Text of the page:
The Santonian Chalk at One Tree Hill, Gingin, Western Australia yields an ostracod fauna of forty-nine species. Of these, thirty species and one subspecies are new, two were established by Chapman (1917), nine by Bate (1972), one by Neale (1974), and six are left under open nomenclature. The twenty species and varieties of Chapman's original work are reassessed and are considered to belong to seventeen species, one of which is left under open nomenclature and none of which can be assigned to European taxa.
The new families Collisarborisidae and Pennyellidae were confined to the South Africa-Australia-Western Pacific area during the Upper Cretaceous. After this the Collisarborisidae appear to have died out, but the Pennyellidae continued through the Tertiary to Recent times becoming cosmopolitan and deep water from the Oligocene onwards.
Six new genera – Collisarboris, Cretaceratina, Ginginella, Hemingwayella, Rayneria, and Verseya – are described, and the fauna shows a high degree of endemism. It is suggested that the combination of cosmopolitanism and endemism seen in the fauna is a reflection of the ocean currents prevailing at that time. Orthographic projection equatorial and polar maps showing tentative reconstructions of the land areas and oceanic circulation in Upper Cretaceous times are given.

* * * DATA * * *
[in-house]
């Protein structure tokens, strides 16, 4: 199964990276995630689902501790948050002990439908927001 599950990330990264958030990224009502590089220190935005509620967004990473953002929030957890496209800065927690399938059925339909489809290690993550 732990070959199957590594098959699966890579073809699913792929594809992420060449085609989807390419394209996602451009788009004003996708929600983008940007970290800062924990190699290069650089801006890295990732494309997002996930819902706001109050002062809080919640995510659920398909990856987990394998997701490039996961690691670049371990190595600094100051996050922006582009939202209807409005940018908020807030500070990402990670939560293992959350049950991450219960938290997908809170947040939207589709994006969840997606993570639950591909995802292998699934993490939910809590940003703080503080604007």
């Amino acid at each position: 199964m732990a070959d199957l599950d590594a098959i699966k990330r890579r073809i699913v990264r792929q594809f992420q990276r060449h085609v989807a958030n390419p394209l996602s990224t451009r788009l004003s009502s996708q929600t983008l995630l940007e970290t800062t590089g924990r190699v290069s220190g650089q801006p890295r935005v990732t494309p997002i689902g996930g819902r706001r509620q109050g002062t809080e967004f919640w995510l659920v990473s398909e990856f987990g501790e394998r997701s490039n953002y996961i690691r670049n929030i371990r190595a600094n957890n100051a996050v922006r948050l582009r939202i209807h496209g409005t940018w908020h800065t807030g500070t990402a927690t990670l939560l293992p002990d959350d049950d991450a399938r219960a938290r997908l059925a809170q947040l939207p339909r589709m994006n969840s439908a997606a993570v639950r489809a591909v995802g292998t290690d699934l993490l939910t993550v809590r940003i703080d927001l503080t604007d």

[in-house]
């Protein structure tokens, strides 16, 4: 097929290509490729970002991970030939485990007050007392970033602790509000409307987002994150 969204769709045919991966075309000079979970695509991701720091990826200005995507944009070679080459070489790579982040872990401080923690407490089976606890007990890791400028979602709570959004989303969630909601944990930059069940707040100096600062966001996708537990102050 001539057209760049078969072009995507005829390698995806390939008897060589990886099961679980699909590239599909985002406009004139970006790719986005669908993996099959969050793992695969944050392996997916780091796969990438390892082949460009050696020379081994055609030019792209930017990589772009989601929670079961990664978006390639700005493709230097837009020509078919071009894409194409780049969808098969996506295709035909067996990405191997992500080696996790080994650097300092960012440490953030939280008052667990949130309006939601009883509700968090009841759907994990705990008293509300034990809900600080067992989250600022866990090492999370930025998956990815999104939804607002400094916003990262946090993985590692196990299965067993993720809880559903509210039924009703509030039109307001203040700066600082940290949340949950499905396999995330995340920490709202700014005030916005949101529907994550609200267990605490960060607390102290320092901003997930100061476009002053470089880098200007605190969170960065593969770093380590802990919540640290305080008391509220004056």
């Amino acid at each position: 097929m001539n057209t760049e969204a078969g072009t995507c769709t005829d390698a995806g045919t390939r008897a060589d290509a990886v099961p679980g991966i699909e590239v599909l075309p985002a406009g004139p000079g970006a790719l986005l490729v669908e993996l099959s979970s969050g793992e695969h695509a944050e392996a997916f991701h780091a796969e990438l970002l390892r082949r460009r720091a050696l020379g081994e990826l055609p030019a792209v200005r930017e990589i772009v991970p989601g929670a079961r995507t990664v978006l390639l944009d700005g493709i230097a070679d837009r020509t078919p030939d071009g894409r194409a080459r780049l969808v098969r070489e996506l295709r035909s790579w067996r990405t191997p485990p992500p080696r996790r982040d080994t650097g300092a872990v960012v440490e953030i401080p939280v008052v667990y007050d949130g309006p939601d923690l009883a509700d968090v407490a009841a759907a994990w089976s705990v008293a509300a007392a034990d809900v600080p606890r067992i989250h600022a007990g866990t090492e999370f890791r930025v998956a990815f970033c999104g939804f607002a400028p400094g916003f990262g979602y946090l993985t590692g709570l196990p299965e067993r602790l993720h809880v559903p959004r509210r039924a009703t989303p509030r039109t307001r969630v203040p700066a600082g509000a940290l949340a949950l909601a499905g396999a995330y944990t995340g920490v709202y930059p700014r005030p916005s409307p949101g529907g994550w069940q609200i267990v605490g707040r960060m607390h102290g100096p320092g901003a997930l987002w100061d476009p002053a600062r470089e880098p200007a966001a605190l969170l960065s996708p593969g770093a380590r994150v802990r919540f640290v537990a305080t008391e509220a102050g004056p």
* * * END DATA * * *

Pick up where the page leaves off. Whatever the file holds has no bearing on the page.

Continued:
All the indications point to the environment being a warm, euhaline, shallow sea at this time, the depth being of the order of 100 m and the minimum temperature about 10 ºC.